Dave 12.27.12 at 10:05 pm

I guess my problem with Corey Robin’s writing is that it’s all self-evidently academic language games, staged for some imaginary board of editors. Was Thomas Jefferson an American fascist? Was the ratification of the 13th amendment just some pointless formality? Have we failed to comprehend that we live in a failed Hobbesian state, to our peril? Exciting thoughts here, read all about it!

I get that one wants there to be something at stake in a given argument, but a lot of this is overblown. I dunno, mate. I’d say get a grip.


Anderson 12.27.12 at 10:18 pm

The name of the publication is sufficient to deter my interest, I’m afraid.


david 12.27.12 at 10:18 pm

Seth, there is no universe where any form of market socialism can evade Mason’s fears. He doesn’t oppose “profit-driven mis-valuation”, he opposes “Taylorization, deskilling, and casualization” and he supports “non-market coordination”.

The first means that no separation of principal/residual-claimant and agent can possibly satisfy, since the principal must monitor the agent somehow and that entails obliging the agent toward verifiable actions.

The second means that the non-market-coordinating entity must exercise all the rights of ownership over its capital, including the right not to be outbid for it in the socialized capital market. If it could, then its actions would be constrained by market forces. The fact that the receipts of the rent go toward The People instead of The Capitalists doesn’t plausibly alleviate the constraint, I’m afraid. In effect, there must be some private ownership of the means of production in Mason’s utopia, albeit possibly by entities that are internally communally managed.

So your visions, and his, are fundamentally opposed.


david 12.27.12 at 10:22 pm

To wit: you celebrate the separation of ownership and control. He condemns it. There is no unifying these aims, sadly.


JW Mason 12.27.12 at 11:22 pm

David’s got it.


Thomas Mayne Reid 12.27.12 at 11:45 pm

I have literally zero income. Therefore, I don’t subscribe to Jacobin. I read all of the online content, though.

I think that, in this era, to be truly, seriously revolutionary — as in, serious about actual revolution (serious as Orwell in Spain) — you can’t be restricting access to content. If Jacobin’s content was really that important, there is no way it would sit behind a paywall to go unread by people like me. Revolutionary spirit does not correlate well with discretionary income.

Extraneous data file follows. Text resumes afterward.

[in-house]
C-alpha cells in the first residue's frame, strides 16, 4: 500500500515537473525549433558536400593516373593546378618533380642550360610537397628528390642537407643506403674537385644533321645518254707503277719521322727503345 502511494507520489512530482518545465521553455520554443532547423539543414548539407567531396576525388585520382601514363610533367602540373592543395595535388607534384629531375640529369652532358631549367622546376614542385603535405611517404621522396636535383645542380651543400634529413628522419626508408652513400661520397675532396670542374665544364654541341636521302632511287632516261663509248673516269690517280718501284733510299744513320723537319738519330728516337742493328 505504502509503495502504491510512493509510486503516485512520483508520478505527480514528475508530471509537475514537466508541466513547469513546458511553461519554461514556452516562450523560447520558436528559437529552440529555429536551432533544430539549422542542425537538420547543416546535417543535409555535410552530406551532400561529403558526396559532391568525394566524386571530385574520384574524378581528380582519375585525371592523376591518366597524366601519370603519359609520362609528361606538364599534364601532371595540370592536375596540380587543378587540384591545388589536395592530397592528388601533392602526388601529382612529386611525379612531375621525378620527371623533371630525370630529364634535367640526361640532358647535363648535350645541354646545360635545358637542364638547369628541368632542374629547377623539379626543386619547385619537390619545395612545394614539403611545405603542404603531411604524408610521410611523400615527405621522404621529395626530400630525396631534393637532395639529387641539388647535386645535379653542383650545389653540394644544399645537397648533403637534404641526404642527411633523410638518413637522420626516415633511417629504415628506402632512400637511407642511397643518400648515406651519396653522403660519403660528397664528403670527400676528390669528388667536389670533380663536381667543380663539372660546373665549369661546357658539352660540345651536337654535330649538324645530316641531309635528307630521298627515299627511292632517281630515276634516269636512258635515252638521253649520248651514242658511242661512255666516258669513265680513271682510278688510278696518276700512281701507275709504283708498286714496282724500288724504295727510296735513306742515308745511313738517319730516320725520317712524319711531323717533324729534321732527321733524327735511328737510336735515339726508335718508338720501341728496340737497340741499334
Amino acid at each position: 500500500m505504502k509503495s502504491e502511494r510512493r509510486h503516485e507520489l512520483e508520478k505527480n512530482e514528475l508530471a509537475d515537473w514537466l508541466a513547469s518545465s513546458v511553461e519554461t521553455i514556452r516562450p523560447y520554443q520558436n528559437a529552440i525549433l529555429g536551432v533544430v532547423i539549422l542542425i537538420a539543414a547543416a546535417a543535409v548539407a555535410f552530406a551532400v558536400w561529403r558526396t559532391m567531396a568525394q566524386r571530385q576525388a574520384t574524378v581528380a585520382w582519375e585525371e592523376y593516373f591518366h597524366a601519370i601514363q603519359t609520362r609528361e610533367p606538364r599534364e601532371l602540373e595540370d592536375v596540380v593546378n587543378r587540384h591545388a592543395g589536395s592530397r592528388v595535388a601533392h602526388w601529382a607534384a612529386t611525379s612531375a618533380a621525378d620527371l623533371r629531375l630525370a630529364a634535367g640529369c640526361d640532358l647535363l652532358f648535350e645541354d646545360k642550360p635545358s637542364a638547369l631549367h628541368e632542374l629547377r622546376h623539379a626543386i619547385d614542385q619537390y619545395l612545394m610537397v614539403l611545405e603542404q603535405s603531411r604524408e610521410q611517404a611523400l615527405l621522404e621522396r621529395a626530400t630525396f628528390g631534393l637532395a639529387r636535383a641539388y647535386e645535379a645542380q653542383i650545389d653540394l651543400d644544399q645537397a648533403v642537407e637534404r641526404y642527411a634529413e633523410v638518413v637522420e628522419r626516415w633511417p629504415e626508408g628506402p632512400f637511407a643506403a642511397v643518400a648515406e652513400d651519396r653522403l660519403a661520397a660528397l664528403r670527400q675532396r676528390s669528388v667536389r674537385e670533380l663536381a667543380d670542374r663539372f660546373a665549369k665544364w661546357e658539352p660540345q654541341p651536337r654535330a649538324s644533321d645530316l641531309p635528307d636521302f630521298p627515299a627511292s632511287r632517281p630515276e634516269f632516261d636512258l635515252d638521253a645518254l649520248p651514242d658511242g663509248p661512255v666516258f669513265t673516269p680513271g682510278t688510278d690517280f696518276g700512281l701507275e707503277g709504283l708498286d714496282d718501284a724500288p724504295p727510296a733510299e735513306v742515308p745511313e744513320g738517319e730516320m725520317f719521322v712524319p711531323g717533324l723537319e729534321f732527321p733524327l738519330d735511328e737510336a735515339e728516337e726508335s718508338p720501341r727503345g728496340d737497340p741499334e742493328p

For this reason I don’t take Jacobin completely seriously, but I read what I can just the same.


david 12.27.12 at 11:57 pm

Do I? Great.

I’ll take the opportunity to point out that I regard your vision as populist reactionism, jealously guarding the privileges of traditional institutions from outsiders… destroying family dependency and undermining the value of artisanal skills is a social good, for we are not born with equal families nor equal ability or opportunity to acquire these skills.


JW Mason 12.28.12 at 12:29 am

Oh, I know, yours was a hostile summary and in a different context I would have picked at it. But I think you described the main lines of division well so I’m not going to quibble.

I’d prefer to look at it this way. I think the teacher in the classroom should be free and autonomous, we should trust to their intrinsic desire to help students learn. That’s what the teachers in Chicago were fighting for. Whereas you, presumably, think there’s no problem in principle with treating teaching as just another instance of maximizing the quantifiable outputs of a production process relative to its quantifiable inputs, and regarding the human beings involved as no different from the electricity bill, just a cost to be minimized. It’s an unfortunate ativism, in your view, that elementary school students aren’t produced according to the same principles as potato chips, an ativism that socialism as much as capitalism will have to overcome.

I think that Seth Ackerman, the human being, agrees with me; but I think that “Seth Ackerman,” the author of that Jacobin piece, agrees with you.


JW Mason 12.28.12 at 12:33 am

So yes, the ownership of the “human capital” employed in teaching should not be separated from the control of the teaching process. I’m ready to go to the barricades for that principle. Who is with me?


david 12.28.12 at 1:05 am

Really? How approving are you of religious mission schools? Do you oppose obligatory sex ed? What about publisher-author collusion over textbook choices, a phenomenon well-exhibited in higher ed?

Or does the autonomy only apply when it is employed in pursuit of goals that you approve of?


Joshua Holmes 12.28.12 at 1:07 am